Crazy Samurai Musashi

ARTHIT CO. LTD (2020)

 

Director: Yûji Shimomura

 

Starring: Tak Sakaguchi

Fantasia Festival 2020 Selection

What a cool title.

Before watching Crazy Samurai Musashi, I was aware of the titular crazed samurai though I can’t say that I’d call myself an expert on him or even that I knew anything about him, but it’s a name I had come across at some point. Having watched the movie, I now know what Musashi is all about. He’s a machine. A samurai sword-wielding, death dealing beast of a man and Yûji Shimomura utilises a very ambitious method of film-making in order to totally get this across.

Essentially, Crazy Samurai Musashi is one long, uncut action sequence – literally uncut – that sees Miyamoto Musashi (Sakaguchi) taking on an entire clan of samurai (588 apparently) against various backdrops in one fairy sizeable location. That’s the movie. It’s bookended by the briefest of expositionary scenes and an epilogue set years later – however, you may be hard pressed to identify the reason why Musashi is tearing through this clan, he just...is? Shimomura doesn’t really confirm whether Musashi is the protagonist or the antagonist of the situation – the clan want rid of Musashi for reasons given in the movie but Musashi is seemingly a terminator with the goal of wiping this clan out. The one clear point, however, is that Sakaguchi is awesome and has the stamina of an antelope – my muscles ached watching him battle for well over an hour in one continuous sequence, it’s a testament to his ability and dedication that he was able to pull it off without breaking character at any point. As for the clan, Shimomura uses around thirty extras that routinely get killed, roll or stumble off camera (sometimes in the most painfully obvious way) and rejoin the skirmish as a new clan member. It’s certainly an interesting and economical way of maximising the tools at your disposal but the initial fight sequence did make it seem like it was a training exercise with people moving in and out of the battle like they were participating in a paintball game. The entire sequence is shot in a handheld guerrilla style, the camera is right in the thick of the battle which did allow for some great looking action shots and also captured the setting sun in all its glory against some decent locations. However, the main issue is it all felt a bit stale after about fifteen minutes. It was very watchable as a sequence, but it became monotonous very quickly thus allowing your eyes to notice the extras darting back and forth.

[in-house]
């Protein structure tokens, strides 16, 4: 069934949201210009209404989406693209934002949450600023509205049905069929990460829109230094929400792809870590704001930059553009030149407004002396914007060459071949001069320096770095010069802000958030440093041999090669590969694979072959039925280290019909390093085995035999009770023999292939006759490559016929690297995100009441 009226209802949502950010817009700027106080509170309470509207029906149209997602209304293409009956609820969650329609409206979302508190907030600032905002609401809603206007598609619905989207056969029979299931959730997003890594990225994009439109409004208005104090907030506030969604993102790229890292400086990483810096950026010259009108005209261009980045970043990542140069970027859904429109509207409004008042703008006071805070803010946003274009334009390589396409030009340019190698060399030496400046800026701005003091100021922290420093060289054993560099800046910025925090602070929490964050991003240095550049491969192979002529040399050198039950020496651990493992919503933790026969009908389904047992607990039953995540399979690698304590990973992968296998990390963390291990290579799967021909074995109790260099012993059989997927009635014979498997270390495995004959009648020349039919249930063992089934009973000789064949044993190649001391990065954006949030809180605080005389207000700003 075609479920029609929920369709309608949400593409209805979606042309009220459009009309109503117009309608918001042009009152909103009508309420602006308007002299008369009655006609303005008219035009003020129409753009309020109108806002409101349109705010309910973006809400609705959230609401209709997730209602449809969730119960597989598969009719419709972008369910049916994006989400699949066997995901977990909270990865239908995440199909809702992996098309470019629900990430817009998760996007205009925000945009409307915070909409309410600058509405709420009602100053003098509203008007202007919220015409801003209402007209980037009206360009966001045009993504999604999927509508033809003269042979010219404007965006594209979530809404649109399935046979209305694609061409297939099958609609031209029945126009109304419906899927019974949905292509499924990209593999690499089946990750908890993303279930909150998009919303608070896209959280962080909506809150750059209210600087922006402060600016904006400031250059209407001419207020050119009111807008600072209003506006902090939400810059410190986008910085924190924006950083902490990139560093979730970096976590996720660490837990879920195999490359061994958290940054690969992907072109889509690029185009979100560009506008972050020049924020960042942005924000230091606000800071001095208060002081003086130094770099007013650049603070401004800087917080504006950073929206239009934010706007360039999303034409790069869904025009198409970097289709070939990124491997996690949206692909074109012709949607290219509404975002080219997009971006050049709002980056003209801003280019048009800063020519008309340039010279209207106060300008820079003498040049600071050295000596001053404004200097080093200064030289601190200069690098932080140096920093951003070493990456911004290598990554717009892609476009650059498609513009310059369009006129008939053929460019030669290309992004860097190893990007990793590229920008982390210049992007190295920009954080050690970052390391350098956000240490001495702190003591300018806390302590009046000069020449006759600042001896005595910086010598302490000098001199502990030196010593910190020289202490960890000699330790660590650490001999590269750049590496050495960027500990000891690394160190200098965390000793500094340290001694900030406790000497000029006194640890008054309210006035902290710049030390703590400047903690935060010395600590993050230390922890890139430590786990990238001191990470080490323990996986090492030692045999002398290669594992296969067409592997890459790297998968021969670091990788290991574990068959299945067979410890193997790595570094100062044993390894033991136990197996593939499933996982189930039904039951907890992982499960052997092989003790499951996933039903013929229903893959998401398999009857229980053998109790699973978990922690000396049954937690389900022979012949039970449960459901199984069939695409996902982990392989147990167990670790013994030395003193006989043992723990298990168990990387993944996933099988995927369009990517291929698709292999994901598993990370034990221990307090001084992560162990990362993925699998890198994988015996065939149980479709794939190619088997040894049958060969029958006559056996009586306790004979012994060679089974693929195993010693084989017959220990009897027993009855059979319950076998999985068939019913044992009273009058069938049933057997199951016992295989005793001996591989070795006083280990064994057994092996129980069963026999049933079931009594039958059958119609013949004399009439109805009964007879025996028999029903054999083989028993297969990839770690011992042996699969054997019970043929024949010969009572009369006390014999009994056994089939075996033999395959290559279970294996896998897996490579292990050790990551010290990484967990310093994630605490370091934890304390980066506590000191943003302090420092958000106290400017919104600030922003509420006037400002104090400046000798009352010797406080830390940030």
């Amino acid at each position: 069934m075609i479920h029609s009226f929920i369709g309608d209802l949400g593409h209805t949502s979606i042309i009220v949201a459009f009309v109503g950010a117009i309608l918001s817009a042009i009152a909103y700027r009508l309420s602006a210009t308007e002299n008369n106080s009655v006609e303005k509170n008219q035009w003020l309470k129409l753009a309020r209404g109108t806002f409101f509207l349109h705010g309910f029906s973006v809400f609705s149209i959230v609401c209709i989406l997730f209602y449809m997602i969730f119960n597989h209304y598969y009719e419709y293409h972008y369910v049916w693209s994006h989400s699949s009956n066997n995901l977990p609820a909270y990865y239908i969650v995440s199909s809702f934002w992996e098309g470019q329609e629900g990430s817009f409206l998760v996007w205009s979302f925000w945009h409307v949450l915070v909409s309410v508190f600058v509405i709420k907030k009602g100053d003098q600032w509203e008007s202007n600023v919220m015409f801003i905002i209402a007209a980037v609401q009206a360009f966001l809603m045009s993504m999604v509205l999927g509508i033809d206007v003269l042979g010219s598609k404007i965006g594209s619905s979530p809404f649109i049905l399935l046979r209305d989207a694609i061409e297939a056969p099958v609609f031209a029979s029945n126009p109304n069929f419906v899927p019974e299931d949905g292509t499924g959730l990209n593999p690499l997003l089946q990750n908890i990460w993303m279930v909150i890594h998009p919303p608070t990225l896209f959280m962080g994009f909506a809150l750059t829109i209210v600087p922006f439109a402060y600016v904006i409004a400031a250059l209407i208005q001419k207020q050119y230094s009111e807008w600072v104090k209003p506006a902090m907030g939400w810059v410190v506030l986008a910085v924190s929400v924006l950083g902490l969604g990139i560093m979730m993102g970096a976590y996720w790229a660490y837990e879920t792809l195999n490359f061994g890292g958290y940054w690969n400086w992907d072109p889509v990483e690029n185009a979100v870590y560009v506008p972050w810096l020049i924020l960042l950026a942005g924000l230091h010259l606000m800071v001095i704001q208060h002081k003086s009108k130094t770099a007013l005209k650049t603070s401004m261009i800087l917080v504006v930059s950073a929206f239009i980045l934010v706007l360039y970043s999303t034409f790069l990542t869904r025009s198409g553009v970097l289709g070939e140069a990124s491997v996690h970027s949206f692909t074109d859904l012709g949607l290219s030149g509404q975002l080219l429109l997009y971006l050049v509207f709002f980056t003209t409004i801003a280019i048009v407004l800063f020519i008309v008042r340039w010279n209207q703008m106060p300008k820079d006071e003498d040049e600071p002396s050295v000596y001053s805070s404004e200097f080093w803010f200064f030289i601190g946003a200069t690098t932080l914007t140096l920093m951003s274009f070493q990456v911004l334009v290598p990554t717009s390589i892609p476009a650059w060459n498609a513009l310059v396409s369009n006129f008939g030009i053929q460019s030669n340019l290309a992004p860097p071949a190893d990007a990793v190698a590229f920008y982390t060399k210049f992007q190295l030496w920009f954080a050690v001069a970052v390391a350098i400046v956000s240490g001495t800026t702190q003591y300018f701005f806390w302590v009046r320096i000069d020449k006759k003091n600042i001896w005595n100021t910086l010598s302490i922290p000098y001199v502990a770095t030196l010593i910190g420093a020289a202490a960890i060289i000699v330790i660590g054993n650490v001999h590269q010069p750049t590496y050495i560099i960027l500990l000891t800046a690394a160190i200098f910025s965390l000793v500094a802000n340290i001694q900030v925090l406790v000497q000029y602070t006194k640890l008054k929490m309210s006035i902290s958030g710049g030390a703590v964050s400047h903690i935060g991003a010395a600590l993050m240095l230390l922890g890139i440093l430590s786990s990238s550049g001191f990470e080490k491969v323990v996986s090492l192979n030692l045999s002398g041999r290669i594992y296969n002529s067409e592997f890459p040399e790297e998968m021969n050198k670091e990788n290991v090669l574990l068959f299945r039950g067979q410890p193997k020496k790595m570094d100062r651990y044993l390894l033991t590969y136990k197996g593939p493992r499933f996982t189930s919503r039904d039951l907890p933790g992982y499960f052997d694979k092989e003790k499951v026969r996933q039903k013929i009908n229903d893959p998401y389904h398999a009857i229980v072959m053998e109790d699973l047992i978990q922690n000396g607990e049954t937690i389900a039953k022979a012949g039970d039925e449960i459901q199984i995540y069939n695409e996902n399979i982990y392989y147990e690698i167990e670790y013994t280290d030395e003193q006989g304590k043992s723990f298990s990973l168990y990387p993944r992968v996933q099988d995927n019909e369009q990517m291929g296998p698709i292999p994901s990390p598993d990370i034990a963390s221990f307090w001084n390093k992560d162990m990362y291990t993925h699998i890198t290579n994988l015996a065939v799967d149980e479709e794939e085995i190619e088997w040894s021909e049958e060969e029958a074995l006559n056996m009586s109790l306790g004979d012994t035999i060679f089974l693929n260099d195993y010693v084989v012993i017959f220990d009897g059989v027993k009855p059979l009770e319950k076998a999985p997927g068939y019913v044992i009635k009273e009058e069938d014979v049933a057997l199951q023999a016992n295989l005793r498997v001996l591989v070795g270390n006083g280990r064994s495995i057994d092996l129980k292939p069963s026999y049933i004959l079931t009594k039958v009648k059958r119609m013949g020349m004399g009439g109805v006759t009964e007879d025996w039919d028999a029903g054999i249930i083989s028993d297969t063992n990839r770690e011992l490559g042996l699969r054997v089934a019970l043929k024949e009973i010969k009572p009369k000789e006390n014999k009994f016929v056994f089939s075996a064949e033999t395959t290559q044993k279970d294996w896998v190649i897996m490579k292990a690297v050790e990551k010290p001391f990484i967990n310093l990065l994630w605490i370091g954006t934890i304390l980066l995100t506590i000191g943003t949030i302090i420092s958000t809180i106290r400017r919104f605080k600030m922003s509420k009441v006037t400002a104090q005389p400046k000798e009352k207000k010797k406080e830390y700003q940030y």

To pull off a pretty seamless one shot action sequence in excess of seventy minutes is absolutely no mean feat and Shimomura deserves a lot of credit for his perseverance, vision and ability to ensure that, whilst the action became repetitive, there was always a momentum to the fighting. Once you get past the technical achievement, however, Crazy Samurai Musashi is pretty bare bones – it’s great to witness as a one-time watch but even then you may feel your attention drifting elsewhere.

August 16th 2020

© 2016 Matt Hudson / What I Watched Tonight / Essex

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